SC said it did not order release of former mayor Sanchez
The Supreme Court of Friday clarified it did not order the release of former Calauan Mayor Antonio Sanchez following its decision to apply the Republic Act 10592 retroactively, granting deserving inmates increased good conduct time allowance.
In a press briefing, Supreme Court public information chief Brian Kieth Hosaka said the judiciary "merely interpreted the law" and ruled it should be applied retroactively rather than prospectively.
"First, the Supreme Court did not order the release of Mayor Sanchez in its recent decision in the consolidated cases entitled Inmates of the new Bilibid Prison et al. vs. De Lima, et al., GR No. 212719 and Edago, et al. vs. De Lima et al., GR No. 214637," Hosaka said.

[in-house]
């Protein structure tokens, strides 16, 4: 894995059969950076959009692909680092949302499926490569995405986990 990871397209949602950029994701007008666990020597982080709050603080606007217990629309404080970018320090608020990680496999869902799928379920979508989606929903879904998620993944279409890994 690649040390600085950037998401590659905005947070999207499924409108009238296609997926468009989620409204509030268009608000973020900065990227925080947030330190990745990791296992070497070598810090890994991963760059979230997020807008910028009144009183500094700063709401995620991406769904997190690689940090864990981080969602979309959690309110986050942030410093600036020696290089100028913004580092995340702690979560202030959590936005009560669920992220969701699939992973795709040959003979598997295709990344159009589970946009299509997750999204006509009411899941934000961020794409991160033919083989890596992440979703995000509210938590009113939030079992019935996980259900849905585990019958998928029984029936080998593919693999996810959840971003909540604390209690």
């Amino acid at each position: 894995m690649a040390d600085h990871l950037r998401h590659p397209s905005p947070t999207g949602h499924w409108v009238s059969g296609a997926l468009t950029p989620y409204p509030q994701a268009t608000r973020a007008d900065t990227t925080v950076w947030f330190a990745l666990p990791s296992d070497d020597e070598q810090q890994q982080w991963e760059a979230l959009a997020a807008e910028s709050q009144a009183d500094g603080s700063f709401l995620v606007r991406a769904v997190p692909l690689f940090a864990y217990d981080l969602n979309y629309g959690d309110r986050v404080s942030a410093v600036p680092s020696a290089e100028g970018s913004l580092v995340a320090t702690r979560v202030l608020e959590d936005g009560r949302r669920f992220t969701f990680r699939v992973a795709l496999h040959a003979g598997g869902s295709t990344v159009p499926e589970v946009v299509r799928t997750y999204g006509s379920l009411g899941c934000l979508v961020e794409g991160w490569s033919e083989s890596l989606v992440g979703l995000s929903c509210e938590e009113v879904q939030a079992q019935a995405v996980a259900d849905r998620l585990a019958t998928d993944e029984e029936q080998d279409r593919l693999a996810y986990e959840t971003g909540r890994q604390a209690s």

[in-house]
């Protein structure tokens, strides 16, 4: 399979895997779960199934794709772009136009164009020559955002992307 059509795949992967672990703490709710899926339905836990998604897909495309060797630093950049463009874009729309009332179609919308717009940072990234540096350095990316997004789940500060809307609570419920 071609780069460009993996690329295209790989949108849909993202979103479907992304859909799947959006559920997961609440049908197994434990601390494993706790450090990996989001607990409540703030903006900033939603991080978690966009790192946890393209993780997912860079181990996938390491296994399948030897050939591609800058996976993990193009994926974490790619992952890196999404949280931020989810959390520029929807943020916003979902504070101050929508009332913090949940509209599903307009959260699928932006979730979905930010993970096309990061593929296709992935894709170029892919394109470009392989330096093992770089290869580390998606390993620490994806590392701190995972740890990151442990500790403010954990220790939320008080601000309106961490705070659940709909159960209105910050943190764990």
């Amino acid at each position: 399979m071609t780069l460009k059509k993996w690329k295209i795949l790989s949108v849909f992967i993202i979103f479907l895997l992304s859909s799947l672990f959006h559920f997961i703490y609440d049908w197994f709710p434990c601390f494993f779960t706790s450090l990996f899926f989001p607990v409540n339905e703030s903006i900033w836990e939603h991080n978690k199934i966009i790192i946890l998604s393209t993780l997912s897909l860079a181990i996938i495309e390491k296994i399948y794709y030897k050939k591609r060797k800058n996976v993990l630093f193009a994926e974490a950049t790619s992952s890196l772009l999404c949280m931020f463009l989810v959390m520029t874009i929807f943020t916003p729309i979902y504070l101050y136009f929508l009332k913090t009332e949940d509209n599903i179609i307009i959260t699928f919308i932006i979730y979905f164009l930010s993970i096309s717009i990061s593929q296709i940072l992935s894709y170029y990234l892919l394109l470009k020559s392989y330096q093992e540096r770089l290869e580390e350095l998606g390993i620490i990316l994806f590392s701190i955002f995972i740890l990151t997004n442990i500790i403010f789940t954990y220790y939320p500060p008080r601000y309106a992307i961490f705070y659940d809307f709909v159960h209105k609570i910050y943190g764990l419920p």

"In those cases, the primary issue was the legality of the Implementing Rules and Regulations of RA 10592 which provided for the prospective application of the said law," he added.
Hosaka said the Supreme Court did not made the policy increasing good conduct time allowance and other time allowances to qualified inmates.
He explained it came from RA 10592 which was enacted and passed by Congress in 2013.
"The implementation of RA 10592 is not within the jurisdiction of the Supreme Court. Like all laws, it is to be implemented and executed by the executive branch of the government. Again, the judiciary merely interpreted the law and ruled that it can be applied retroactively," Hosaka added.
Hosaka made the statement after the Bureau of Corrections said Sanchez, sentenced to seven counts of reclusion perpetua for the rape-slay of Eileen Sarmenta and the killing of Alan Gomez in 1993, could be set free soon since he had accumulated enough “good conduct time allowance (GCTA)” under Republic Act 10592. Cristina Eloisa Baclig/DMS